I think that many of us struggle with this parable because, most of time, we can easily identify with the workers who start early in the morning and how they might feel cheated. However, it’s harder for us to remember that there have been times in our life when we too have made mistakes and need the generosity of a compassionate boss – or, in this case, a compassionate God.

        Of course, this parable is not about some new theory of economics. In fact, it has nothing to do with economics or a fair wage for a fair day’s work. It’s all about the kingdom of God. How can we be right with God – particularly after making some mistakes in our life – mistakes that we call ‘sin’?

        This parable reminds us that we can’t make ourselves right with God by working harder, or smarter, or longer. In the same way that Paul could do nothing to erase his past prison record.

        No, Jesus is telling us that, in the kingdom of God, we become right with God, not because we’ve earned it but because of GRACE. We become right with God because we have a loving and gracious God who desires, above all else, to have a loving relationship with each of us.

        When Jesus was telling this parable, I imagine that he had two audiences. He had the Pharisees who believed that, the only way to be right with God was to follow the rules to the ‘letter of the law’. Even if those rules led you to some absurd situations, you needed to follow the rules. The Pharisees could easily identify with those hired early in the day. The Pharisees believed that the kingdom of God is something that is earned.

        But Jesus had another audience. An audience more like us. An audience that knows that we aren’t perfect. We all make mistakes. An audience that confesses every Sunday that we have sinned – by things that we have “done and things left undone”.  

        We all know that, being Christian doesn’t make us perfect. In fact, it’s just the opposite. Part of being a Christian is admitting that we are not perfect. Admitting those times when we have hurt people, or turned our back against God. Just like Paul in this story, we too have made mistakes.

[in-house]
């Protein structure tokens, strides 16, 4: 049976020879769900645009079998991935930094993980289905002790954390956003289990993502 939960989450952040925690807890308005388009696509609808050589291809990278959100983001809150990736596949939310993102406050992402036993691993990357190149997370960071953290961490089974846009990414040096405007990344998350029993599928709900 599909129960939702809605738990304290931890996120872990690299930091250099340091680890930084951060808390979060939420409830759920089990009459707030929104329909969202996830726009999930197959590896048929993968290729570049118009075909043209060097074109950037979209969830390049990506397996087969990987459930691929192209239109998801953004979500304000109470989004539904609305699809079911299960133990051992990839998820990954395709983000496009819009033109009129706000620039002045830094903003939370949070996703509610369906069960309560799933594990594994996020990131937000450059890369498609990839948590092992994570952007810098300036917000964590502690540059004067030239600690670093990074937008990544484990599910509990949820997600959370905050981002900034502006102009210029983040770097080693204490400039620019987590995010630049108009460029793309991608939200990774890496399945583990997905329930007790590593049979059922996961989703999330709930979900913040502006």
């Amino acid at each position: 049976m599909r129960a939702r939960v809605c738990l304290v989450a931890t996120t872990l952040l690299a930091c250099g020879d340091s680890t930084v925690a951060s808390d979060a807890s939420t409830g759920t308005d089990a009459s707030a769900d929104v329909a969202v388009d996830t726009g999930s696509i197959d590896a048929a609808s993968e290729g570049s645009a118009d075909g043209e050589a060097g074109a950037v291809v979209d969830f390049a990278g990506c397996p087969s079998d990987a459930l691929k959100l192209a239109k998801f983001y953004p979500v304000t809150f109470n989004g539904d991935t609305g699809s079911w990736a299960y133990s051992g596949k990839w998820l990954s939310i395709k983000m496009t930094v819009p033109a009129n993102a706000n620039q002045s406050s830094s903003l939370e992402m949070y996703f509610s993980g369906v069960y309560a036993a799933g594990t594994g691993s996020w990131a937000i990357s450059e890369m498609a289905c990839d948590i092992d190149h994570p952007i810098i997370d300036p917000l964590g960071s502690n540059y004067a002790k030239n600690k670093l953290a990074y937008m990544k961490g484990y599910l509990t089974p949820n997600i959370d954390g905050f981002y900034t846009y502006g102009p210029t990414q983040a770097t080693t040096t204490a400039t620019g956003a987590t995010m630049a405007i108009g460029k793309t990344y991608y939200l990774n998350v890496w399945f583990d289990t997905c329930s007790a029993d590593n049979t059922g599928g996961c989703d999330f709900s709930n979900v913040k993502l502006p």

But being Christian also means that we believe in the good news - we believe that we are forgiven for our mistakes. That our God is a compassionate God – and as it says in Exodus, full of grace and mercy, abounding in steadfast love for us, forgiving all our sins.

        And, this is such good news to us – all of us. When Paul opened that pay check, he knew that his boss had forgiven all the mistakes of his past. We too can be assured that we are forgiven of our sins and are again, right with God.

        A couple of weeks ago I attended a worship service at another church and all of the hymns, and all of the scripture readings, and the entire sermon was about God’s unending grace – or as Twila Paris sings, God’s, “Unending Fountain of Grace”.

        It was amazing as I looked around the church and saw the joy in the congregation as they celebrated God’s grace. I saw them raise their voices with “Amens” and “Alleluias”, and raise their hands to the Lord, and literally dancing with joy celebrating the grace that God has shown them.

        For myself, when I think of the mistakes of my past and how God has been so gracious with me, I have a different reaction. I wonder, “How can God love me this much?” My reaction is joy, but sometimes tears of joy.

        At different times in our lives, I think that any of us are like the workers that come to the vineyard late in the day needing God’s grace and forgiveness. So, let us celebrate – whether it’s shouts of “Alleluias” or whether it’s tears of joy – let us celebrate God’s grace in our lives.